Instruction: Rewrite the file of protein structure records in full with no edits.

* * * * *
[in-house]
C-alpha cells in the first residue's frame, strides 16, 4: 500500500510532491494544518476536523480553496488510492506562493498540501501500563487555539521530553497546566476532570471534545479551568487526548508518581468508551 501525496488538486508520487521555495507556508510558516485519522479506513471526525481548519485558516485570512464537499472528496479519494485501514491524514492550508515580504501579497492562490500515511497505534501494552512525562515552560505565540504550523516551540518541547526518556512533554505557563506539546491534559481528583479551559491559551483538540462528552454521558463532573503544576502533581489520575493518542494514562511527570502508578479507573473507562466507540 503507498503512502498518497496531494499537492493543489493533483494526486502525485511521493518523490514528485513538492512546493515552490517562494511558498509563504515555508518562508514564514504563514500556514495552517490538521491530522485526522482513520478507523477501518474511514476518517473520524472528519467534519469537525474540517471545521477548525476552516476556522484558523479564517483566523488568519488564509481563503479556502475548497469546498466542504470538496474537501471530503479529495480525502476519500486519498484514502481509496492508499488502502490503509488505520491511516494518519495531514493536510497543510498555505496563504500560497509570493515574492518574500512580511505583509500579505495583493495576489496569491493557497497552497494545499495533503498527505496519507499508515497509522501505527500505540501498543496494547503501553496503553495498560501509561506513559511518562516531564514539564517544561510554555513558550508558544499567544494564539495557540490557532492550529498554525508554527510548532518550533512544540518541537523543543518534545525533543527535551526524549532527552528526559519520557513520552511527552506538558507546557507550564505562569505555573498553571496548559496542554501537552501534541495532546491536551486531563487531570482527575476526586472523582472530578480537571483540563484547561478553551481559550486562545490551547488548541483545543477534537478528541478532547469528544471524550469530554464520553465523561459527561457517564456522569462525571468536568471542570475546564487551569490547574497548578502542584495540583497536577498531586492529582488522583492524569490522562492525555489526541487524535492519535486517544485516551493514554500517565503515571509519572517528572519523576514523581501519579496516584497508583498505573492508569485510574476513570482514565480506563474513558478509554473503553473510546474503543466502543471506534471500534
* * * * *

[in-house]
C-alpha cells in the first residue's frame, strides 16, 4: 500500500510532491494544518476536523480553496488510492506562493498540501501500563487555539521530553497546566476532570471534545479551568487526548508518581468508551 501525496488538486508520487521555495507556508510558516485519522479506513471526525481548519485558516485570512464537499472528496479519494485501514491524514492550508515580504501579497492562490500515511497505534501494552512525562515552560505565540504550523516551540518541547526518556512533554505557563506539546491534559481528583479551559491559551483538540462528552454521558463532573503544576502533581489520575493518542494514562511527570502508578479507573473507562466507540 503507498503512502498518497496531494499537492493543489493533483494526486502525485511521493518523490514528485513538492512546493515552490517562494511558498509563504515555508518562508514564514504563514500556514495552517490538521491530522485526522482513520478507523477501518474511514476518517473520524472528519467534519469537525474540517471545521477548525476552516476556522484558523479564517483566523488568519488564509481563503479556502475548497469546498466542504470538496474537501471530503479529495480525502476519500486519498484514502481509496492508499488502502490503509488505520491511516494518519495531514493536510497543510498555505496563504500560497509570493515574492518574500512580511505583509500579505495583493495576489496569491493557497497552497494545499495533503498527505496519507499508515497509522501505527500505540501498543496494547503501553496503553495498560501509561506513559511518562516531564514539564517544561510554555513558550508558544499567544494564539495557540490557532492550529498554525508554527510548532518550533512544540518541537523543543518534545525533543527535551526524549532527552528526559519520557513520552511527552506538558507546557507550564505562569505555573498553571496548559496542554501537552501534541495532546491536551486531563487531570482527575476526586472523582472530578480537571483540563484547561478553551481559550486562545490551547488548541483545543477534537478528541478532547469528544471524550469530554464520553465523561459527561457517564456522569462525571468536568471542570475546564487551569490547574497548578502542584495540583497536577498531586492529582488522583492524569490522562492525555489526541487524535492519535486517544485516551493514554500517565503515571509519572517528572519523576514523581501519579496516584497508583498505573492508569485510574476513570482514565480506563474513558478509554473503553473510546474503543466502543471506534471500534